Tuesday, 26 November 2013

'Farmed Salmon – Scotland’s largest agricultural export. But what about their welfare?'

Prof Jimmy Turnbull gave an excellent seminar here at the Vet School recently.   His talk was entitled 'Farmed Salmon – Scotland’s largest agricultural export.  But what about their welfare?'.   Jimmy gave us an overview of the Salmon Industry within Scotland including the production and management systems used, the training of staff in animal welfare, environmental and predation issues and welfare accreditation schemes within the industry. 

He then moved on to discuss many of the welfare issues that are of concern within the industry such as the effects of repeated handling, conspecific aggression, crowding, feeding methods and feed restriction, as well as issues related to disease and at the time of slaughter.  He presented scientific findings in relation to these welfare issues such as whether salmon show preference for shade, and the finding that crowding and feed restriction can lead to increased conspecific aggression.  We also talked about the importance of temperature gradients within the environment in enabling fish to cope better with disease challenges.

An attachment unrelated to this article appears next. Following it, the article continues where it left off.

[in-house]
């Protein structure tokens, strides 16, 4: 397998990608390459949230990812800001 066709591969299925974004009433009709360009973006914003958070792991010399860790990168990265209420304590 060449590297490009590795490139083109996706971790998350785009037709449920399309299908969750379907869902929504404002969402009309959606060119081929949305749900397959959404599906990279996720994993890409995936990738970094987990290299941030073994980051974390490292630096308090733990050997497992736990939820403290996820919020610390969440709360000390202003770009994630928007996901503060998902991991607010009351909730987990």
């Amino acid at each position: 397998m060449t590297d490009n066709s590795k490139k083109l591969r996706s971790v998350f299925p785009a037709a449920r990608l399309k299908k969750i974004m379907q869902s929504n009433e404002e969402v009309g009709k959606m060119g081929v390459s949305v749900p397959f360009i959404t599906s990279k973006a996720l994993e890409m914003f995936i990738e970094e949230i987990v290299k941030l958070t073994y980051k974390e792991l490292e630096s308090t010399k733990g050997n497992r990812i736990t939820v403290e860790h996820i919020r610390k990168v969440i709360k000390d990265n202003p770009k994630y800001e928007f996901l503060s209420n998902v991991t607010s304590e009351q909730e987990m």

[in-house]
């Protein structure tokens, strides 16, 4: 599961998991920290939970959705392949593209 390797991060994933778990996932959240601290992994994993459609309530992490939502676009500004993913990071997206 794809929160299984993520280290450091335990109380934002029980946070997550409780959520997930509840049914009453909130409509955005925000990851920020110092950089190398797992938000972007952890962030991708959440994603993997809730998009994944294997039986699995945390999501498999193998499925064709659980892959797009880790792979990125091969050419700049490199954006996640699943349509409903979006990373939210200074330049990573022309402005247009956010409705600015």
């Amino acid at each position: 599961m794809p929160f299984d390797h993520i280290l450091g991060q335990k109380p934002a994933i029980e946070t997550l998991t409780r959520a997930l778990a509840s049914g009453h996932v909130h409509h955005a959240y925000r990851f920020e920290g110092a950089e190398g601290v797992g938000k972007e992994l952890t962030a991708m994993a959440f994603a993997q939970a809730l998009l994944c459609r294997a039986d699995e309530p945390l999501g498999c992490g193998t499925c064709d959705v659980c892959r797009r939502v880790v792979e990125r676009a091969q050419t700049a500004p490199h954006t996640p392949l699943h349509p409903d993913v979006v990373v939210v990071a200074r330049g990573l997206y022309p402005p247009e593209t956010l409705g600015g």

Although in animal welfare research, animal based measures are normally recorded at the individual level, we spent quite a bit of time discussing the difficulties of this approach in fish, and that in fish it is more practical to record welfare outcomes at the population level. 

Overall there are lots of challenges facing us in terms of fish welfare – how do we assess preference in fish?, can we measure fish welfare at the individual level?, can we develop robust fish welfare assessment tools?  Lots of food for thought.

The seminar attracted many undergraduate vet students, our MSc students, staff and even those from the Scottish Government.

Many thanks to Jimmy for a stimulating presentation

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